With a plan in place for what to plant, we start digging holes to plant the fruit trees, and soak them in water to get the water flow right down past the roots.
Planting the fruit trees
We add compost, topsoil (from the swales) and bone meal into the mix, before starting to plant the fruit trees.
Cutting the plastic off the tree, we plant them to the north to ensure they get the most sun.
Placing cardboard around the tree, and more mulch so it holds the cardboard, we put thatch on top and rocks to hold it down.
This protects it from grass growing, keeps light out and the moisture in.
The top swale is planted with (from left to right) lemon, strawberry, guava and keurboom (native to South Africa), while the lower swale is planted with alternating deciduous and non-deciduous trees. The deciduous trees such as peach and apricot will lose their leaves in summer, so that the non-deciduous trees such as orange and minneola will get more sun in summer.
Meanwhile, the keurboom is a legume which provides nitrogen-fixing bacteria, living in nodules on its roots. Further down the slope, we plant a mulberry tree and a macadamia nut tree.
Planting the dynamic accumulators
The rest of us start planting the dynamic accumulators on the edges of the swales, including comfrey, yarrow, amaranth, chickweed, rosemary, fennel (which attracts wasps), dandelion and santolina, all which increase the fertility of the soil, literally nursing the fruit trees to health.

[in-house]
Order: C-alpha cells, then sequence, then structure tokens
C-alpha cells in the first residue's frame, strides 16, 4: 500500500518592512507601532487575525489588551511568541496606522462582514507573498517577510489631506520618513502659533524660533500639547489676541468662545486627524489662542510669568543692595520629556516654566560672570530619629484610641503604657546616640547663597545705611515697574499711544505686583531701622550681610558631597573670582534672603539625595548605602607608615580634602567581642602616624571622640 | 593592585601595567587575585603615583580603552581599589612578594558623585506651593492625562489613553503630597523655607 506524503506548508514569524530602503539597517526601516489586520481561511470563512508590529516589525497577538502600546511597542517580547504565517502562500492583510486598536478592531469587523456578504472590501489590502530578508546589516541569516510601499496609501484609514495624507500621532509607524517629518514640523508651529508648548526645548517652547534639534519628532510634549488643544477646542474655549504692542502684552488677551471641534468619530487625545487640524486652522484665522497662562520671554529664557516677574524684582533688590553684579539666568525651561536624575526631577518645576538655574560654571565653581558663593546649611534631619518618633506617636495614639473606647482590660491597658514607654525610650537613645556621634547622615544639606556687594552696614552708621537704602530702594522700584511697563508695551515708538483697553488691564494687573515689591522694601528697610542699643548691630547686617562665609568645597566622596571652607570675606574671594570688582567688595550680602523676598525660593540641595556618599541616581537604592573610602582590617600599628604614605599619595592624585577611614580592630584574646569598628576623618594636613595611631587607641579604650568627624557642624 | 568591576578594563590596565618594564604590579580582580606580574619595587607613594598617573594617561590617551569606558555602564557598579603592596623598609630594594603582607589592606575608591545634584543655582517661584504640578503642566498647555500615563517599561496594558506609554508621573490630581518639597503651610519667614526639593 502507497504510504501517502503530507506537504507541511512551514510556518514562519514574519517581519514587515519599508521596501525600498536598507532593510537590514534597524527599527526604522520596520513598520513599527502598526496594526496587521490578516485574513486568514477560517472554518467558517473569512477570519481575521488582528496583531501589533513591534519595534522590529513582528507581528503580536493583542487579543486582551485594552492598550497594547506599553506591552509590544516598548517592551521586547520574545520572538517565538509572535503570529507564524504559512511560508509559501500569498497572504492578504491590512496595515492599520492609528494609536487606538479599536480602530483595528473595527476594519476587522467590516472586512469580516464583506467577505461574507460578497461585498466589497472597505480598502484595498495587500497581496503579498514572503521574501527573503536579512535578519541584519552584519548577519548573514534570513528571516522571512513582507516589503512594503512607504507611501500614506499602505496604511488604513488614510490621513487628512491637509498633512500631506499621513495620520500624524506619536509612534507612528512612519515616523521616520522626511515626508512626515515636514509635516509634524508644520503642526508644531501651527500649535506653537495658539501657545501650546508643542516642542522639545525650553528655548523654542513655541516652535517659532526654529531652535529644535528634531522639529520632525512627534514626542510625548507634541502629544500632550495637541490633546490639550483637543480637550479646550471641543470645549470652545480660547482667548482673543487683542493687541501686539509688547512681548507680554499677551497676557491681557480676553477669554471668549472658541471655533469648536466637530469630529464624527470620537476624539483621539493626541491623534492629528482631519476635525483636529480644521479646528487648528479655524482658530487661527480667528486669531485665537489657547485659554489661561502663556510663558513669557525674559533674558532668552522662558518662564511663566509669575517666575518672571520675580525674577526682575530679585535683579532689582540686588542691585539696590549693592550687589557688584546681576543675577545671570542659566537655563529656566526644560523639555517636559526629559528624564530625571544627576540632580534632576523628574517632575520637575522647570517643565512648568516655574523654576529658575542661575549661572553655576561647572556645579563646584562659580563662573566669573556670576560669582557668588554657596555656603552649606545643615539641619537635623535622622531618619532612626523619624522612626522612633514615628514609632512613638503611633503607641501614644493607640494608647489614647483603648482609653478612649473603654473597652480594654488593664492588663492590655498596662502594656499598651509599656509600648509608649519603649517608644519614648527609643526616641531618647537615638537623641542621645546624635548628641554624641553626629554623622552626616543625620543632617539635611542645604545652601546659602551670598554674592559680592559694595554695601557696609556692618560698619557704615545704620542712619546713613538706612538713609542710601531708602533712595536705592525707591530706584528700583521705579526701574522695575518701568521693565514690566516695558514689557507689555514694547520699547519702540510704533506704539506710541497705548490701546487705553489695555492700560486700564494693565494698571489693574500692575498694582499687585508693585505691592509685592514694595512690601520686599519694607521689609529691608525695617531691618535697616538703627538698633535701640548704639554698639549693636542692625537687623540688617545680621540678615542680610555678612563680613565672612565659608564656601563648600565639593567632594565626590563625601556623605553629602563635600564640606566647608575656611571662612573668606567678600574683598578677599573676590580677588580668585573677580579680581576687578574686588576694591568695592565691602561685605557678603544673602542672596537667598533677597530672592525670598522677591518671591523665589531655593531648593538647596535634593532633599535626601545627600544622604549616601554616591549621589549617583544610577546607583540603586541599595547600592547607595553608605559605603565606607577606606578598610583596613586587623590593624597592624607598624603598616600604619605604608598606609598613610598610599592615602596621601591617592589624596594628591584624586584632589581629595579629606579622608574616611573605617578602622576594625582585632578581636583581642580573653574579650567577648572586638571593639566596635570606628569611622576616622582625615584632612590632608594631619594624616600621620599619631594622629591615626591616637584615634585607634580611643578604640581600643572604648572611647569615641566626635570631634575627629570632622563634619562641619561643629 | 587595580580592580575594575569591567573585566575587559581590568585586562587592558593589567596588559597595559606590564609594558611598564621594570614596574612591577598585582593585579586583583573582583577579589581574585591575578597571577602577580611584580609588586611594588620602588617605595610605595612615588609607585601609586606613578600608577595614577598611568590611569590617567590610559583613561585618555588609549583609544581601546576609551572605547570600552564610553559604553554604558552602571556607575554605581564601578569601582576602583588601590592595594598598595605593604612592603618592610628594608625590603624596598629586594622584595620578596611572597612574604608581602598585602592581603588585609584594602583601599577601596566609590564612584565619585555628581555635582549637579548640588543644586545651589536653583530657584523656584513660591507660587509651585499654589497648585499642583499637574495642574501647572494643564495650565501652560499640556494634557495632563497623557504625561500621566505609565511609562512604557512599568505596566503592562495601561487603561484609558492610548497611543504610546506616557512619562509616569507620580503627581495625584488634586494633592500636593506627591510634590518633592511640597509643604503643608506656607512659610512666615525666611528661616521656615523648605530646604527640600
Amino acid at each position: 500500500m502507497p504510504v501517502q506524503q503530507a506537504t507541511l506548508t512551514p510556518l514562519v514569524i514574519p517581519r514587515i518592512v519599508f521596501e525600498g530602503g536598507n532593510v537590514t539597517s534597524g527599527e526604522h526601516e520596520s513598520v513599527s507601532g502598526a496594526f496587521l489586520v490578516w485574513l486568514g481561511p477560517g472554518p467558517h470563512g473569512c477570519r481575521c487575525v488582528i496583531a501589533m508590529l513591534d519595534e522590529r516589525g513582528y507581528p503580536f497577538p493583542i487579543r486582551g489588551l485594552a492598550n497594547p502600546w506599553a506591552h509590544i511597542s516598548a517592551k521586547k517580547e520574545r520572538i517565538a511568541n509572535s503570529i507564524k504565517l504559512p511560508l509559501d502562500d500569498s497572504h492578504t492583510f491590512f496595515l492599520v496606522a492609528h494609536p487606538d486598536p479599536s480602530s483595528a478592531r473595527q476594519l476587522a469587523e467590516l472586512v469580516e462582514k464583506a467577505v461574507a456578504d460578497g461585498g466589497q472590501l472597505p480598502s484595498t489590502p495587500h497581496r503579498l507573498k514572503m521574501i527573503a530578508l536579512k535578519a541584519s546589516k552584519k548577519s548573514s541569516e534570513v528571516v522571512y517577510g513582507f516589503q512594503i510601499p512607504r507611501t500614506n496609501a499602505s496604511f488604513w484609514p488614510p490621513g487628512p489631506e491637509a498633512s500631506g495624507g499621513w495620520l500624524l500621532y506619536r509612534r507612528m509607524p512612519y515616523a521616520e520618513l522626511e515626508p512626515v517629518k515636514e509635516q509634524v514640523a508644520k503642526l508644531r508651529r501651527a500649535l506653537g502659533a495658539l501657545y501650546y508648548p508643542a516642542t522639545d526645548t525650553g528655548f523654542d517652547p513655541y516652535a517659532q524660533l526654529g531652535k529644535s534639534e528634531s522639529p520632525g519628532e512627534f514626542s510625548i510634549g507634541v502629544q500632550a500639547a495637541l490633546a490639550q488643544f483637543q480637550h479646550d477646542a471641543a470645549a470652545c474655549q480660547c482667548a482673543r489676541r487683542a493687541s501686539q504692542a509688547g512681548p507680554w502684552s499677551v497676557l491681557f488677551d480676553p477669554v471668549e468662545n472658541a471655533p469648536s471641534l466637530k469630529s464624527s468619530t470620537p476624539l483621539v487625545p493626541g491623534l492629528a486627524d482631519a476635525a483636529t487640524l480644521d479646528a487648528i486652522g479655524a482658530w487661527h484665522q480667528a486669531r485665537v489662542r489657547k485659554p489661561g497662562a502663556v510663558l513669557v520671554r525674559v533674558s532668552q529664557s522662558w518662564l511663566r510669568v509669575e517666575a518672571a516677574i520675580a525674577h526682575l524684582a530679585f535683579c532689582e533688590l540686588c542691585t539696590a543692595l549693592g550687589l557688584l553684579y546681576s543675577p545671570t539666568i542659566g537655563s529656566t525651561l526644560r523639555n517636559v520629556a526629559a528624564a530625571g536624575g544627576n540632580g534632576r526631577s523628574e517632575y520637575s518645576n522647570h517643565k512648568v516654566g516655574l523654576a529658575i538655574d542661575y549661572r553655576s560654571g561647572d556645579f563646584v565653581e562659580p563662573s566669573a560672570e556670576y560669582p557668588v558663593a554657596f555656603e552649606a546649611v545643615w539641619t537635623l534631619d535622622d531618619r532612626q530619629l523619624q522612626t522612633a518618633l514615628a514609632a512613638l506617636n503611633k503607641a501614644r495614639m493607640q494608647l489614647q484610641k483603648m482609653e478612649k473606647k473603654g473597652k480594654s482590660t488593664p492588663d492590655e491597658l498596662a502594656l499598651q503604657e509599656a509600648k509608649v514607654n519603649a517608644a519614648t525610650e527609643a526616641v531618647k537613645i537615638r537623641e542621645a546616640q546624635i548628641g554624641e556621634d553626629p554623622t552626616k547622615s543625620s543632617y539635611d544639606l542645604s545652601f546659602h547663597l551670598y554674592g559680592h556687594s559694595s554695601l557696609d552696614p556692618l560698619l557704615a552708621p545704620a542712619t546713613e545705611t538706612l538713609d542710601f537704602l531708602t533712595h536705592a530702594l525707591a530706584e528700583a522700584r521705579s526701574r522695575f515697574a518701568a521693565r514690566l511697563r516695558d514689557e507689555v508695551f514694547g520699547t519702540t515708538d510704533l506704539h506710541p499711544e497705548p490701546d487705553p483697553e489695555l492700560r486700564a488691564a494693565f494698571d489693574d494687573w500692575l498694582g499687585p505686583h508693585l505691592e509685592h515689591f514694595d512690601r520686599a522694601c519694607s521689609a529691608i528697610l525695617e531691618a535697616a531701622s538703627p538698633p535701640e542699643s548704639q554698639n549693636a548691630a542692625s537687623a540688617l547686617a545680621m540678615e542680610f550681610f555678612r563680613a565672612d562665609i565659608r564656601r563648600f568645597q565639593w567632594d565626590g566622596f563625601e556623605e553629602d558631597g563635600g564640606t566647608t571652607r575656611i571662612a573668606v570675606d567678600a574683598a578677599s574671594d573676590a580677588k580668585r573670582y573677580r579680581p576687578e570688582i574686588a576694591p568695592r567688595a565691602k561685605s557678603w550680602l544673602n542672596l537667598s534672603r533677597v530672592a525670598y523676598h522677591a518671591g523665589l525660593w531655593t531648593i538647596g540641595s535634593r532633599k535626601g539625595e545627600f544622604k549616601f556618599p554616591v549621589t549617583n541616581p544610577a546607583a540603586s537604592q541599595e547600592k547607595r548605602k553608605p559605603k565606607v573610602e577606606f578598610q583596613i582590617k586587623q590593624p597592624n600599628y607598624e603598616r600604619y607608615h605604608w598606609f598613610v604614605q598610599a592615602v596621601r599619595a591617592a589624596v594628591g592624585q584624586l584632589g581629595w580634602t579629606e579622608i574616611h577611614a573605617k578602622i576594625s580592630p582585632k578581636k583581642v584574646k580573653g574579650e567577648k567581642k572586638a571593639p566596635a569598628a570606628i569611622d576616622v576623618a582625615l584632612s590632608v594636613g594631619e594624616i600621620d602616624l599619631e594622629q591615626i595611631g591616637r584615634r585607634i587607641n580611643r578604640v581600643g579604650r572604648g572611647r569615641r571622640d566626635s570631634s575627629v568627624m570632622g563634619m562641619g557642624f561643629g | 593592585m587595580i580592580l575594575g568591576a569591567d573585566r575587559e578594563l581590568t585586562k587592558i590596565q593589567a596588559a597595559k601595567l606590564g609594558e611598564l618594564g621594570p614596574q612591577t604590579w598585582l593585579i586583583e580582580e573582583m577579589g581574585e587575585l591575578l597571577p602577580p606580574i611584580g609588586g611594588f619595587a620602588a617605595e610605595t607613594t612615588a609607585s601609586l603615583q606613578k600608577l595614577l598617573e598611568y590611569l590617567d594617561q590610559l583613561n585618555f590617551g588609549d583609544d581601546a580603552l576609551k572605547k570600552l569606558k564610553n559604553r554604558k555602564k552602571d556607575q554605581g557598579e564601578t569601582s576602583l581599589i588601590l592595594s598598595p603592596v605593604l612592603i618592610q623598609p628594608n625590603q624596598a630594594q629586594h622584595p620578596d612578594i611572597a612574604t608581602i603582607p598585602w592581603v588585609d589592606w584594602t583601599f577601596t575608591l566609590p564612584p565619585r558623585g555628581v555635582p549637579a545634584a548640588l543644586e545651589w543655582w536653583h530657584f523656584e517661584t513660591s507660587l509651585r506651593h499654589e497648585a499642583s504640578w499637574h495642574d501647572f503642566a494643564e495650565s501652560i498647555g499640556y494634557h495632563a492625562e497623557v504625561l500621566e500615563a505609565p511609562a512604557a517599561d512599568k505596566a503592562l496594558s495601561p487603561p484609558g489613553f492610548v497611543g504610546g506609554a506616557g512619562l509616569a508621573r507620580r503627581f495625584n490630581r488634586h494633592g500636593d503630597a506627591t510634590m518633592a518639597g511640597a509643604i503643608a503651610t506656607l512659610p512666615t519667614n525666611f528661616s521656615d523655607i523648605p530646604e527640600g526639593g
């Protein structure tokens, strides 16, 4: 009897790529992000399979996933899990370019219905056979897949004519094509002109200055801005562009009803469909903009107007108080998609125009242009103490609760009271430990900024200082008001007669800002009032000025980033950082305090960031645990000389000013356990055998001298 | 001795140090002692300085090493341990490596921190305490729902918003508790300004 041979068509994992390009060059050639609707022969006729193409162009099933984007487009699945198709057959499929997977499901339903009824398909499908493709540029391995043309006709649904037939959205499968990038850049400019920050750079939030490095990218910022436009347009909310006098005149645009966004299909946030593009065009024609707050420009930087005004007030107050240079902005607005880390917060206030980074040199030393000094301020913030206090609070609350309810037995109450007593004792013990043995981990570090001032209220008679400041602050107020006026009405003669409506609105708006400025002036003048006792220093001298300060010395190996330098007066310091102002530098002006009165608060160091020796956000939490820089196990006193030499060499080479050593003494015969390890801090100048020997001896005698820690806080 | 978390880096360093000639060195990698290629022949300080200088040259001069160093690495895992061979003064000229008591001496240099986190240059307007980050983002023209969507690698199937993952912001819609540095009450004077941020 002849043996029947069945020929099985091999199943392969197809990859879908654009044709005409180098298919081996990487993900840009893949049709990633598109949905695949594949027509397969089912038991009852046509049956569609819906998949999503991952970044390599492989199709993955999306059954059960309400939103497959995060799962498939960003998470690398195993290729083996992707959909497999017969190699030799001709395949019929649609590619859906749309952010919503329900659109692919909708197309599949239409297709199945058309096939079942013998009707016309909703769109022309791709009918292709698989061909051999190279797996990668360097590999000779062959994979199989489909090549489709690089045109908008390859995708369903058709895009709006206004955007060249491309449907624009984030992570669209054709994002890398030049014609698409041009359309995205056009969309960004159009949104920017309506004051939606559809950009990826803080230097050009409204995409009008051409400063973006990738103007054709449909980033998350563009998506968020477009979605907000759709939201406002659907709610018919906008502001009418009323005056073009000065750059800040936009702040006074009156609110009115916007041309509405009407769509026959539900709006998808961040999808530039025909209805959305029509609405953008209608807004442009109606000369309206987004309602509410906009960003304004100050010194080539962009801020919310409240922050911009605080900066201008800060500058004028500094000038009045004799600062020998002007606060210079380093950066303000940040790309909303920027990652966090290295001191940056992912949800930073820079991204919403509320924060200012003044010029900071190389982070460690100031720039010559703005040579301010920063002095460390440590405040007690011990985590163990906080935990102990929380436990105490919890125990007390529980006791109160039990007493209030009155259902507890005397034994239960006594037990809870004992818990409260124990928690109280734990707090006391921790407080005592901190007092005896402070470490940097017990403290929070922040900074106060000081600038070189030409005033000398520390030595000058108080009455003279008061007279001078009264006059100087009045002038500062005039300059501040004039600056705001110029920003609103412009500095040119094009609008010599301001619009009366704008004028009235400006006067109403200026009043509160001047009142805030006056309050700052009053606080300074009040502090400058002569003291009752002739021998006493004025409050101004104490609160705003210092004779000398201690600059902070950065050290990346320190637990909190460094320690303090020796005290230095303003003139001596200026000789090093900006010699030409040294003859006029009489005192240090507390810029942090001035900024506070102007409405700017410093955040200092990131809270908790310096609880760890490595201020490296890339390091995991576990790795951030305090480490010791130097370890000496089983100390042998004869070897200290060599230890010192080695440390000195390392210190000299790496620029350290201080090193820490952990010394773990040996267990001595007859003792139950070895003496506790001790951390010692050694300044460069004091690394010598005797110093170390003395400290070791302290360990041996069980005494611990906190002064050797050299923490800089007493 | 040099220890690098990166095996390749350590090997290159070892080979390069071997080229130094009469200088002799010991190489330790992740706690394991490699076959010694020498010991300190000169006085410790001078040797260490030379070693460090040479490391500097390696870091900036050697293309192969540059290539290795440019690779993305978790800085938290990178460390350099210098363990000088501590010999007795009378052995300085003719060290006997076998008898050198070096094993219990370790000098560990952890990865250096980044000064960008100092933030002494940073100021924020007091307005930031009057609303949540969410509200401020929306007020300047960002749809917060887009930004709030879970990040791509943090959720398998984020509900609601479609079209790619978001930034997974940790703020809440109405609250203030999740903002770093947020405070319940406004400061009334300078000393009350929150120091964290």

The last swale, right at the bottom of the slope is filled with fresh cow and pig manure.
Pumpkins, melons and cantaloupe, are planted here in patches.
We all pitch in to throw compost in the swale and fresh manure.
Then the sprinklers go on, absorbing 1800 litres in just an hour’s time, demonstrating the swales water-retaining capabilities.
After a dinner of fresh garden salad and home-made puff pastries, we watch a video called Global Gardening, by Bill Mollison. It’s an inspiring story, following Bill Mollison as he travels the world to view permaculture in the tropics, deserts, cool temperate climates and cities.